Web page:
By established legal reasoning, which Catalina’s husband Niccoluccio publicly endorsed, Catalina belonged to Gentile.  In Christian understanding, the law of God the Father is fulfilled in God’s loving gift of Christ.  Gentile gave Catalina and her newly born son back to Niccoluccio.  God’s gift of Christ is the higher meaning of Gentile’s gift.  Gentile saved Catalina “with my own hands,” with “pure affection.”  In all his masculine creepiness, Gentile acted as an earthly deputy of God the Father in the new Christian dispensation.[4]

The Decameron’s tale of Gentile, Catalina, and Niccoluccio isn’t just a love story.  It’s an allegory of the Christian Holy Week deliberately stretched against social disparagement of men’s love.  Gentile implicitly acknowledged this stretching.  To proclaim Catalina’s chastity, Gentile swore “by that God who perhaps made me fall in love with her so that my love might be, as indeed it has been, the cause of her salvation.”  The “perhaps” and “might be” signals questioning.  Uncertainty about the allegory is reasonable.  But the story is “as indeed it has been.”[5]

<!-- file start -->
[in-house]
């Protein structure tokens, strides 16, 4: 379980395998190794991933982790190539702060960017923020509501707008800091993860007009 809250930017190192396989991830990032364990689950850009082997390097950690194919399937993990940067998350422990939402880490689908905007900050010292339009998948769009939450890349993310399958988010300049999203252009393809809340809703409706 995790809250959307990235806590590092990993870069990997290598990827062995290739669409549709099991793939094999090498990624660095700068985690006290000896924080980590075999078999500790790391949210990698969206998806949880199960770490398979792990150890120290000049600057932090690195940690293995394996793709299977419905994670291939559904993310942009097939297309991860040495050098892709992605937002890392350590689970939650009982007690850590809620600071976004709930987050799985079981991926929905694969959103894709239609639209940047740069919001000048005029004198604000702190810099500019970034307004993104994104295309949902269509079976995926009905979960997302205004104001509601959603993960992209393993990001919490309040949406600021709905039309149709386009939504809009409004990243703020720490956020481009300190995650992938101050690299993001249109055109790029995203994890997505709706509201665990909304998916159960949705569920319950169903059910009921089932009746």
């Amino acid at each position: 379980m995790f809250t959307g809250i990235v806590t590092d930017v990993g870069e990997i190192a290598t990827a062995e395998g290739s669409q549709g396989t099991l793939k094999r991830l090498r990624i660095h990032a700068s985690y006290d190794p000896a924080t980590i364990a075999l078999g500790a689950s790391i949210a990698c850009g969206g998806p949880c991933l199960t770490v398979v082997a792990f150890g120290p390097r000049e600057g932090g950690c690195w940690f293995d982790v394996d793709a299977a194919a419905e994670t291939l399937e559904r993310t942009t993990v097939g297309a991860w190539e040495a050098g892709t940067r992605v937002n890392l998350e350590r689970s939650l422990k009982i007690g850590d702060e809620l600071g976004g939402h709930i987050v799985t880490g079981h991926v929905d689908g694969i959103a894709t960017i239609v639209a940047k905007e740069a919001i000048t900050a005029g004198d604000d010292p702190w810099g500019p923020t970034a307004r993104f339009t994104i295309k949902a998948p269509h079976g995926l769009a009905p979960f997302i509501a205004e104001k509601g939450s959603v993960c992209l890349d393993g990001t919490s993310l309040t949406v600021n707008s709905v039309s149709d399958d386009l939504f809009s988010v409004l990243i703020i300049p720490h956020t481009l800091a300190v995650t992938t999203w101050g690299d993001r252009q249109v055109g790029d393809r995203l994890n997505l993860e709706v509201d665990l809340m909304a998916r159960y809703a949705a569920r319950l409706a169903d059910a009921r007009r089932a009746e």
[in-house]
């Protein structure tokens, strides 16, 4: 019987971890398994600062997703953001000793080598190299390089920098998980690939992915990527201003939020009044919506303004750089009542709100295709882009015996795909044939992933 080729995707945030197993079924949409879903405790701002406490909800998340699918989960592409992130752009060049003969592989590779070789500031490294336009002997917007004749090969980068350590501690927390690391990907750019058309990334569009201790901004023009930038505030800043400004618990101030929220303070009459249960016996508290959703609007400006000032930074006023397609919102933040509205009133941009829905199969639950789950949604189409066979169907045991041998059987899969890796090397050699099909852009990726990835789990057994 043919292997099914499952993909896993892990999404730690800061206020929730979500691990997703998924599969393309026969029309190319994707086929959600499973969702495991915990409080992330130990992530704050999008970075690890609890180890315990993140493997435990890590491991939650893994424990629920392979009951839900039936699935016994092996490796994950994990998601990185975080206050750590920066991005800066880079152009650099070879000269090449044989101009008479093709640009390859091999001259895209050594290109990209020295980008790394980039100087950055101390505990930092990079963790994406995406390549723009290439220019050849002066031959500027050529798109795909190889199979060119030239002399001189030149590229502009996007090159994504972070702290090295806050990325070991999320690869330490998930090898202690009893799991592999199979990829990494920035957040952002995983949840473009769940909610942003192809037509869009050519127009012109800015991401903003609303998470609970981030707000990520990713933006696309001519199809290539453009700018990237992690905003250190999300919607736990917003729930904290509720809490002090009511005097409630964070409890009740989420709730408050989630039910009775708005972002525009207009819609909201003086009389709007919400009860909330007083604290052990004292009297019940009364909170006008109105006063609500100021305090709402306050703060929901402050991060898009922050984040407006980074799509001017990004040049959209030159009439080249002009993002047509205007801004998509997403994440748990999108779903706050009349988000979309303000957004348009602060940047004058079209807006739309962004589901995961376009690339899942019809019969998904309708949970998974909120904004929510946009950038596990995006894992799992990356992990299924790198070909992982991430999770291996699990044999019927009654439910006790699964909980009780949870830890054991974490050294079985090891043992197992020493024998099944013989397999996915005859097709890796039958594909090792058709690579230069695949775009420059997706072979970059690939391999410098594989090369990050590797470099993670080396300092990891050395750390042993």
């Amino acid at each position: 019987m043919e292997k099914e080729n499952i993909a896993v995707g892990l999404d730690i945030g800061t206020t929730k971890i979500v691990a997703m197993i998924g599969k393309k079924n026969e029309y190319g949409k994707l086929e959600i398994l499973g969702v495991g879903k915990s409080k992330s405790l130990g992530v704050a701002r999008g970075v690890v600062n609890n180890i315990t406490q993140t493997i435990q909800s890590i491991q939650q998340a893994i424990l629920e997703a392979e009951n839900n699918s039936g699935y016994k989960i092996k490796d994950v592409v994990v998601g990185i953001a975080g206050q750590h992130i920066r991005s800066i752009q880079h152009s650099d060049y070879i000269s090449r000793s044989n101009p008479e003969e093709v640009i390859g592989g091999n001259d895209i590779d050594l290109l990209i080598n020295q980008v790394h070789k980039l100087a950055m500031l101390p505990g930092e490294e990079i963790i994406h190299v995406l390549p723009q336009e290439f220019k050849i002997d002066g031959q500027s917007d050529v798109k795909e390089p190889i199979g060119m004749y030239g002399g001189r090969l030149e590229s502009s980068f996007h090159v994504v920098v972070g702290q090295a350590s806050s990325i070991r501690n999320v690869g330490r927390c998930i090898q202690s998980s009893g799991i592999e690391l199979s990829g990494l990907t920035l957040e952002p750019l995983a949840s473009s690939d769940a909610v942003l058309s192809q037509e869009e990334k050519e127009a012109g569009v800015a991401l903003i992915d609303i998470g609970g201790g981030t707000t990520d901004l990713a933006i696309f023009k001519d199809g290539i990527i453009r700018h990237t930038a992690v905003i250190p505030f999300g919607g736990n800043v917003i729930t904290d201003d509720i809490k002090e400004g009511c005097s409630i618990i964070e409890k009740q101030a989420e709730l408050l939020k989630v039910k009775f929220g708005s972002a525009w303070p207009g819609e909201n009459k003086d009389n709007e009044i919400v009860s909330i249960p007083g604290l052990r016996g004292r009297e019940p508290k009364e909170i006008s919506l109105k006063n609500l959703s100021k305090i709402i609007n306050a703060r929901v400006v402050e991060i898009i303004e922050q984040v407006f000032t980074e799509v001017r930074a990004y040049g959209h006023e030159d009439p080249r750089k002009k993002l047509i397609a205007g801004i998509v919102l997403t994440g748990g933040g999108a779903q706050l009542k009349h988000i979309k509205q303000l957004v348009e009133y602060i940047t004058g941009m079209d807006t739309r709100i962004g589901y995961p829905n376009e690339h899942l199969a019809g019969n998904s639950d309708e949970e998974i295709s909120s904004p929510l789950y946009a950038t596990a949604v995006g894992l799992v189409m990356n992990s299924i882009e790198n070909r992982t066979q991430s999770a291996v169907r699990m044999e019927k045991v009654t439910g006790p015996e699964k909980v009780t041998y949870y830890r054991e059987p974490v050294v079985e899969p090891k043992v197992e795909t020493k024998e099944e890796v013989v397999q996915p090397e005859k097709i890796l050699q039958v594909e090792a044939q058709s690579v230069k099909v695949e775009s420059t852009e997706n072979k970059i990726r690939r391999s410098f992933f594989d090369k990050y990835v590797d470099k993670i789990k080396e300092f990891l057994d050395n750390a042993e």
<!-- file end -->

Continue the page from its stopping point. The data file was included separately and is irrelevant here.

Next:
Christ rising from the dead

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[1] Giovanni Boccaccio, Decameron, Day 10, Story 4.  The story gives Gentile’s full name as Messer Gentile de’ Carisendi.  Niccoluccio is given as Niccoluccio Caccianemico.  Both Carisendi and Caccianemico were historically the names of noble families living in Bologna.  Rebhorn (2013) p. 937, n. 2.  The English form of the Bolognese name Catalina is Catherine.  The subsequent quotes are from the story as translated from Italian in id. pp. 771-8.  Here’s an online version of the story in Riggs (1903)’s English translation, with section links to the Italian text.  Boccaccio also used this story in his Filocolo in its thirteenth question of love.  There the story is oriented toward rhetorical debate.  In the Decameron, allegorical enactment trumps the forensic conclusion for the story.

[2] For a violent approach to this text in the service of supporting dominant academic misandry, see Moe (1995).